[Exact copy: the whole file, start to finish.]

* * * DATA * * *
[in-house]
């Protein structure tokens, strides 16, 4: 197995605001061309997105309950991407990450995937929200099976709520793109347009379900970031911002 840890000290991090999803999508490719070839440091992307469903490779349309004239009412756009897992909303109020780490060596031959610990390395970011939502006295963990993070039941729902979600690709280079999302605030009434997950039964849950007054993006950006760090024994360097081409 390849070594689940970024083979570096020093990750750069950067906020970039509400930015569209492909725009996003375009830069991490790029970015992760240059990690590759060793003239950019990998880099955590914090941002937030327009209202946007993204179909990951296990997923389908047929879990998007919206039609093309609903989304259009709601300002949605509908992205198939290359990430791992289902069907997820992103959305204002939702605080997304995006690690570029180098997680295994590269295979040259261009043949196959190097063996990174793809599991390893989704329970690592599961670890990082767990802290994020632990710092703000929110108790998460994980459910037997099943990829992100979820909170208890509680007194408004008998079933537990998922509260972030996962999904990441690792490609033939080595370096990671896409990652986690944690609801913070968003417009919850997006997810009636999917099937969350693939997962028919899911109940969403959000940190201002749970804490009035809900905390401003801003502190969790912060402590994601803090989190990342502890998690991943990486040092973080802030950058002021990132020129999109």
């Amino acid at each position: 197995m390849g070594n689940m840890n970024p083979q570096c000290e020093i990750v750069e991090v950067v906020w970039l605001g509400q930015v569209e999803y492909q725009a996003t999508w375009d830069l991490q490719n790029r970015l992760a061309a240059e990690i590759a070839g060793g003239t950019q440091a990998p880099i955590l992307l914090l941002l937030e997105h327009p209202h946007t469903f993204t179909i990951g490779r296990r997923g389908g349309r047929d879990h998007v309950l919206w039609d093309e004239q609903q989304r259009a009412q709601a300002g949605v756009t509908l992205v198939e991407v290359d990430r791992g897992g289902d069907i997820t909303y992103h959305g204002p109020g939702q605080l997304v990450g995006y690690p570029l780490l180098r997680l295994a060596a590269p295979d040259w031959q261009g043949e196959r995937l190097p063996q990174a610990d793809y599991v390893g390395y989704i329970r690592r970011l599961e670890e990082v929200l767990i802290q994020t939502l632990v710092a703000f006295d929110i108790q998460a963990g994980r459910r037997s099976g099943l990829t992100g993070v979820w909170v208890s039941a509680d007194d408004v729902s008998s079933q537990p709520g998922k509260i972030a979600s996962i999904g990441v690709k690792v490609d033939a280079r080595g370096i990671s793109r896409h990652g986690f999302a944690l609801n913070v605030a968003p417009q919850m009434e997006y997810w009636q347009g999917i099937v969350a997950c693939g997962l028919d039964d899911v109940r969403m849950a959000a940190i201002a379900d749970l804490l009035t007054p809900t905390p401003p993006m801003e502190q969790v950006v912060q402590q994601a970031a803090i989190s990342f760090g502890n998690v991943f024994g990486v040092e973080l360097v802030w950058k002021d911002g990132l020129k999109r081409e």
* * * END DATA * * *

[in-house]
């Protein structure tokens, strides 16, 4: 197995605001061309997105309950991407990450995937929200099976709520793109347009379900970031911002 840890000290991090999803999508490719070839440091992307469903490779349309004239009412756009897992909303109020780490060596031959610990390395970011939502006295963990993070039941729902979600690709280079999302605030009434997950039964849950007054993006950006760090024994360097081409 390849070594689940970024083979570096020093990750750069950067906020970039509400930015569209492909725009996003375009830069991490790029970015992760240059990690590759060793003239950019990998880099955590914090941002937030327009209202946007993204179909990951296990997923389908047929879990998007919206039609093309609903989304259009709601300002949605509908992205198939290359990430791992289902069907997820992103959305204002939702605080997304995006690690570029180098997680295994590269295979040259261009043949196959190097063996990174793809599991390893989704329970690592599961670890990082767990802290994020632990710092703000929110108790998460994980459910037997099943990829992100979820909170208890509680007194408004008998079933537990998922509260972030996962999904990441690792490609033939080595370096990671896409990652986690944690609801913070968003417009919850997006997810009636999917099937969350693939997962028919899911109940969403959000940190201002749970804490009035809900905390401003801003502190969790912060402590994601803090989190990342502890998690991943990486040092973080802030950058002021990132020129999109």
């Amino acid at each position: 197995m390849g070594n689940m840890n970024p083979q570096c000290e020093i990750v750069e991090v950067v906020w970039l605001g509400q930015v569209e999803y492909q725009a996003t999508w375009d830069l991490q490719n790029r970015l992760a061309a240059e990690i590759a070839g060793g003239t950019q440091a990998p880099i955590l992307l914090l941002l937030e997105h327009p209202h946007t469903f993204t179909i990951g490779r296990r997923g389908g349309r047929d879990h998007v309950l919206w039609d093309e004239q609903q989304r259009a009412q709601a300002g949605v756009t509908l992205v198939e991407v290359d990430r791992g897992g289902d069907i997820t909303y992103h959305g204002p109020g939702q605080l997304v990450g995006y690690p570029l780490l180098r997680l295994a060596a590269p295979d040259w031959q261009g043949e196959r995937l190097p063996q990174a610990d793809y599991v390893g390395y989704i329970r690592r970011l599961e670890e990082v929200l767990i802290q994020t939502l632990v710092a703000f006295d929110i108790q998460a963990g994980r459910r037997s099976g099943l990829t992100g993070v979820w909170v208890s039941a509680d007194d408004v729902s008998s079933q537990p709520g998922k509260i972030a979600s996962i999904g990441v690709k690792v490609d033939a280079r080595g370096i990671s793109r896409h990652g986690f999302a944690l609801n913070v605030a968003p417009q919850m009434e997006y997810w009636q347009g999917i099937v969350a997950c693939g997962l028919d039964d899911v109940r969403m849950a959000a940190i201002a379900d749970l804490l009035t007054p809900t905390p401003p993006m801003e502190q969790v950006v912060q402590q994601a970031a803090i989190s990342f760090g502890n998690v991943f024994g990486v040092e973080l360097v802030w950058k002021d911002g990132l020129k999109r081409e």